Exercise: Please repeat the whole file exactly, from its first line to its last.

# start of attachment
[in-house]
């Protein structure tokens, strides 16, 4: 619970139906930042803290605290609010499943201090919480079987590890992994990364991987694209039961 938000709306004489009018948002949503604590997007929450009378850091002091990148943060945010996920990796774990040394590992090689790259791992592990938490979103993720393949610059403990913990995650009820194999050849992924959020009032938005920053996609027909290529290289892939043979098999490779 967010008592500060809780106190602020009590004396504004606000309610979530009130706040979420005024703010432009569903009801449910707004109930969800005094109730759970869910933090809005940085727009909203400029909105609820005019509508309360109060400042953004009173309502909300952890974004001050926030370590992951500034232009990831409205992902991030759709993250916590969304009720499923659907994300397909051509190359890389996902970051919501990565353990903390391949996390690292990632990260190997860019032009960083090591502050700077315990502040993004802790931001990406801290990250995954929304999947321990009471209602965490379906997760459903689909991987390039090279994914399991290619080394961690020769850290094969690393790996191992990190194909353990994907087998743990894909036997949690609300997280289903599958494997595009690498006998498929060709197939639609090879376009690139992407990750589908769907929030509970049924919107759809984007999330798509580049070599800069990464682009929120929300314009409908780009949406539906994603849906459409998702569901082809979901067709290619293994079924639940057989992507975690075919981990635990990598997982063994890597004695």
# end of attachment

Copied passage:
[in-house]
């Protein structure tokens, strides 16, 4: 619970139906930042803290605290609010499943201090919480079987590890992994990364991987694209039961 938000709306004489009018948002949503604590997007929450009378850091002091990148943060945010996920990796774990040394590992090689790259791992592990938490979103993720393949610059403990913990995650009820194999050849992924959020009032938005920053996609027909290529290289892939043979098999490779 967010008592500060809780106190602020009590004396504004606000309610979530009130706040979420005024703010432009569903009801449910707004109930969800005094109730759970869910933090809005940085727009909203400029909105609820005019509508309360109060400042953004009173309502909300952890974004001050926030370590992951500034232009990831409205992902991030759709993250916590969304009720499923659907994300397909051509190359890389996902970051919501990565353990903390391949996390690292990632990260190997860019032009960083090591502050700077315990502040993004802790931001990406801290990250995954929304999947321990009471209602965490379906997760459903689909991987390039090279994914399991290619080394961690020769850290094969690393790996191992990190194909353990994907087998743990894909036997949690609300997280289903599958494997595009690498006998498929060709197939639609090879376009690139992407990750589908769907929030509970049924919107759809984007999330798509580049070599800069990464682009929120929300314009409908780009949406539906994603849906459409998702569901082809979901067709290619293994079924639940057989992507975690075919981990635990990598997982063994890597004695």